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Your e-mails: How did you vote and why?

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(CNN) -- The midterm elections are over. We asked readers how they voted and why. Here is a selection of answers, some of which have been edited for length and clarity.

William Reynolds, Middleburg, Florida
I voted republican this year because I feel the democrats don't have a clue as to what kind of agenda they will pursue if elected to office other than to cut and run in Iraq and raise taxes. I'm not too thrilled about the performance of this last Congress, but for me, it's the choice of voting for the lesser of two evils.

Tim Davis, Fairless Hills, Pennsylvania
I voted straight democratic because I want to stop the current republican behavior. They act like they not only know what's best for me, but also like they know what I'm thinking. Iraq is not the biggest issue to me, but is a good example of their behavior. President Bush believes that most Americans wanted him to go into Iraq even after learning they had no weapons of mass destruction. I did not... Other republican behaviors are denial, deceit, and defamation. They deny mistakes and personally attack anyone with a different opinion.

David Cook, Moore, Oklahoma
I am a registered republican but I voted in the following order during this cycle: Libertarian, Independent, and then and only then democrat -- any party except the Republican Party. Within the next week I will also re-register as either a Libertarian or Independent. I haven't made up my mind yet. One thing I have made up my mind about, though, is I will never vote for another republican candidate for any office. They have certainly shown their true colors with their refusal to practice fiscal discipline, secure the borders, and allow our military in Iraq to show the insurgents who is in charge.

Veeraraghavan Sunda, Dallastown, Pennsylvania
My first election voting as a U.S. citizen was a pretty smooth experience... Having disagreed with the benighted "thud and blunder" policies of this administration for the current as well as its previous terms, I had to do my best to vote against it and its apparatchiks. Yes, I consider myself part of the "Macaca Backlash."

Mark Gibb, League City, Texas
I voted for as many Libertarian candidates as I could in my district. I am also fortunate to have Ron Paul as my representative, so it was a pleasure to vote for him even though he is a republican. Paul is a strong liberatian. The best thing we could do for our society is to reduce government in every sphere of life. Libertarians want to do that.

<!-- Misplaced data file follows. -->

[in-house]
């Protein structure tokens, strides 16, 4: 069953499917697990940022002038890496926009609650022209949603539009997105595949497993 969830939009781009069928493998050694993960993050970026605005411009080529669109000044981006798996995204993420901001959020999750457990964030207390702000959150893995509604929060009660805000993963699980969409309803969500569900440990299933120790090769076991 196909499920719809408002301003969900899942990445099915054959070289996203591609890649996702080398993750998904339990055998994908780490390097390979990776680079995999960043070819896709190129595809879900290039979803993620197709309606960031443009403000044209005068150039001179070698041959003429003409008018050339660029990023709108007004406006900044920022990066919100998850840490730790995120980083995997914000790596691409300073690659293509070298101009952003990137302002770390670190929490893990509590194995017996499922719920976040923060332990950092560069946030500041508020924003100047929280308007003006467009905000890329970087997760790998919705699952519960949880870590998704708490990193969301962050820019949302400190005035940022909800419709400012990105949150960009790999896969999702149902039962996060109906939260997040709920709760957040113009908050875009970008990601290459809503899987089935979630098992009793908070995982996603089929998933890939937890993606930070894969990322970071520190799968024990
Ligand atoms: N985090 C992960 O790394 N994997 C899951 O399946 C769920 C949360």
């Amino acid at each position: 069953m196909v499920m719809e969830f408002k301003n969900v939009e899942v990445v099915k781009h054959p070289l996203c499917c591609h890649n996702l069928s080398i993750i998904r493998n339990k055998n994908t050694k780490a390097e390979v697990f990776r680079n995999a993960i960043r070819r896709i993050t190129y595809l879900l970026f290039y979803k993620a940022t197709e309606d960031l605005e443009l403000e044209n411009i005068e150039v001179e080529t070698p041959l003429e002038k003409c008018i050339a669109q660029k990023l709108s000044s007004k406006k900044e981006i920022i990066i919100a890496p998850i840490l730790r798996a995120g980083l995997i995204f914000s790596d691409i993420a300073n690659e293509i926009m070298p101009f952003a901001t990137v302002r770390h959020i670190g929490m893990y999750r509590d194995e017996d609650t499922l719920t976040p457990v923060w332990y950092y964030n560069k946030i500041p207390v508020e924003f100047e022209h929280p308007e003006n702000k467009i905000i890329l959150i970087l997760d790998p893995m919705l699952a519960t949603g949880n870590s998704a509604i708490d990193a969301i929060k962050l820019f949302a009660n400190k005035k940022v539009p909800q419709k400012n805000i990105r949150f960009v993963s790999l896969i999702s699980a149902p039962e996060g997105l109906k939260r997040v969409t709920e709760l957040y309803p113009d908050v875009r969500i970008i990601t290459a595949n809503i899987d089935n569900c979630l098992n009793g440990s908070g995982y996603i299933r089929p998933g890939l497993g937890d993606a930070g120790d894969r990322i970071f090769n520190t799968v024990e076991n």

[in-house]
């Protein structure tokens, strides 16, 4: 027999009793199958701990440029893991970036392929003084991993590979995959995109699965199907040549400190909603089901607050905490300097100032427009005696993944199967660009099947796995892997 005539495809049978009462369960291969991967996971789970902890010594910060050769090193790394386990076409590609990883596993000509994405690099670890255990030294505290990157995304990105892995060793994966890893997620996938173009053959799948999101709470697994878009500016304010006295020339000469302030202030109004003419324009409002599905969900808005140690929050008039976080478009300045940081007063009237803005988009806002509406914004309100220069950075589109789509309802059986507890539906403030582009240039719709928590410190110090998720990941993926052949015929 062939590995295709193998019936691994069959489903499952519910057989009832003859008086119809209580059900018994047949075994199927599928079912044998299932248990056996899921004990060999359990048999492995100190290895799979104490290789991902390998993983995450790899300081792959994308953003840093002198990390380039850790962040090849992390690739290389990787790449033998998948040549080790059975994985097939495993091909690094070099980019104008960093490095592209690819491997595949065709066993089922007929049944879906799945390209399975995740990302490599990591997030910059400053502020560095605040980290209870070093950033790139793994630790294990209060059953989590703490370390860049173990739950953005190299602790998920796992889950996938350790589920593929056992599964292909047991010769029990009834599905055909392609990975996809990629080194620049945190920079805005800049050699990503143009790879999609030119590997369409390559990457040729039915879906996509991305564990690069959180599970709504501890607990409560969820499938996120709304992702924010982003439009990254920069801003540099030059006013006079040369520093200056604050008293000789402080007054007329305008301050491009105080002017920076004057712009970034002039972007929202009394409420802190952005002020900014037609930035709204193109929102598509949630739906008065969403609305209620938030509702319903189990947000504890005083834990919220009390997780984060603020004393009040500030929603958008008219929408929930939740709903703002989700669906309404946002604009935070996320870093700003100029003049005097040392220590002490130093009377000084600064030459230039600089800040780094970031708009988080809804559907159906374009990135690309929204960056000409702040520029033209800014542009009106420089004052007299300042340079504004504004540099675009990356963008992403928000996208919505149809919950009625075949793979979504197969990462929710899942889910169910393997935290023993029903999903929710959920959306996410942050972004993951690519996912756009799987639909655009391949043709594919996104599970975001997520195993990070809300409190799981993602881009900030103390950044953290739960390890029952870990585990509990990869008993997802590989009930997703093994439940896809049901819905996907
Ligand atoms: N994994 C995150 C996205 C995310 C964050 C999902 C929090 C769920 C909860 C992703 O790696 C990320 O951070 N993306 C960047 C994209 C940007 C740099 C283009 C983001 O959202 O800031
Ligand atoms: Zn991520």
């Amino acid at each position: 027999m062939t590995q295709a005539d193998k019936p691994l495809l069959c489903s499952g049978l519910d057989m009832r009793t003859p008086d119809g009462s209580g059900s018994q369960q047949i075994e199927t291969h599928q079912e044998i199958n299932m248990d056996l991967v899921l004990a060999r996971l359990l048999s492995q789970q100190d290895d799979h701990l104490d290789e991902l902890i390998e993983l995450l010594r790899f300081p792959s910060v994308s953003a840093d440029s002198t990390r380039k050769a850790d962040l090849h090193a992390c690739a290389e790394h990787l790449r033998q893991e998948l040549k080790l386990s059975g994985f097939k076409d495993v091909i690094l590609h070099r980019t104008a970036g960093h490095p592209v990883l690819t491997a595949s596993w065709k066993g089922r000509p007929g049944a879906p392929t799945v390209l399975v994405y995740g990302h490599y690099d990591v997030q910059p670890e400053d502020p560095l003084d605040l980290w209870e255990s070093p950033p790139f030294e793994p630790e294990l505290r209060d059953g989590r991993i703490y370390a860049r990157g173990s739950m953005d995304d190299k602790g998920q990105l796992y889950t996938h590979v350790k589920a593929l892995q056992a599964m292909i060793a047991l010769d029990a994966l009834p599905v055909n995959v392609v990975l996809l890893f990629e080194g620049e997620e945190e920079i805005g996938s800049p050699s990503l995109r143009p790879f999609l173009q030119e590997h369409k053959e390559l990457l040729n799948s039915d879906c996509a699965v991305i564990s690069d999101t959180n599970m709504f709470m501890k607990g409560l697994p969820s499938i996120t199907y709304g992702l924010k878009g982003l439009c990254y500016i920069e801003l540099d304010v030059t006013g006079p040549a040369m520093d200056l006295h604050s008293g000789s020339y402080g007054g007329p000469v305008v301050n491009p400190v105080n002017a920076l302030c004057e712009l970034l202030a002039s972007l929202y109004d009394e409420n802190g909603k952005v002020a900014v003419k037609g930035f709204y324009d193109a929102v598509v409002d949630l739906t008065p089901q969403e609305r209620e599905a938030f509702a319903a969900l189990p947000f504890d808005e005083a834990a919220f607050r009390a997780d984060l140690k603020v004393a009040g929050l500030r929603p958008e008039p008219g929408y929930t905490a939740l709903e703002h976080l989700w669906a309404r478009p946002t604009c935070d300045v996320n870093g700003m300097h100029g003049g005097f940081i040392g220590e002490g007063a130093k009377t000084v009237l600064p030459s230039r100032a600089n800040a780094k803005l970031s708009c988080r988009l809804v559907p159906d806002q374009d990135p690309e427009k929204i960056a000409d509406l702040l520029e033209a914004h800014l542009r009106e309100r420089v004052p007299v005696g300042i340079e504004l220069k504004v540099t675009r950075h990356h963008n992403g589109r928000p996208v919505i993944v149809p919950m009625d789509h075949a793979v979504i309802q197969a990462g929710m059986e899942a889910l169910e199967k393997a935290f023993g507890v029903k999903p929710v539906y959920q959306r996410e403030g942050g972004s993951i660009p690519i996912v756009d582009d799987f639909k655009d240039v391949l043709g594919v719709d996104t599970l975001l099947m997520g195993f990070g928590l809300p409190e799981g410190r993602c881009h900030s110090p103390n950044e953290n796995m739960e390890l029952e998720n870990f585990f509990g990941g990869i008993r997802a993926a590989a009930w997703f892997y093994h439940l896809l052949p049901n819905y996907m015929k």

Robert Rosen, Auburn, Washington
I live in one of the house districts considered "key," and the only one on the Pacific coast (Washington's 8th district). In 2004 I voted for the democrat in this race, but this time I voted for the incumbent republican, Dave Reichert, primarily for two reasons: 1) the local newspaper that appeared to be the least titled politically in either direction mentioned that while their staff had split in support of the Senate candidates Maria Cantwell/Mike McGavick, their support for Reichert was nearly unanimous. 2) There was a deluge of political ads here trying to link Reichert to Bush. For me, this was a turn-off.

Valerie Fulton, Bloomgington, Indiana
It was very important for me to vote in the midterm election, given the examples our nation has seen of our government's disappointing tactics of the handling of war in Iraq. Although my votes were not as educated as I would have liked them to be, there was one focus on my mind and that was to contribute to the ideal majority of voters who support placing the control of the House into the hands of the democrats.

Sydney Conrad, Polkton, North Carolina
In the state of North Carolina, we are traditionally a red state, and with this election there was the possibility for the legislature to lean blue. I thought it was important to cast my vote for several reasons. I disapprove of this administration; I disapprove of how this republican administration has manipulated Americans' feelings using religion and homosexuality. I am a manager at a retail the set minimum wage is $5.15, I am ashamed of this that I have to give my cashiers $5.15/hr. Republicans say the economy is going great, yes for corporations, while the middle class and below are suffering from debt up to their heads... This is first time that I have ever told people, those who are unsure for whom to vote, to make an uneducated vote for a democrat. I do not feel that we are all so different than what politicians make us believe.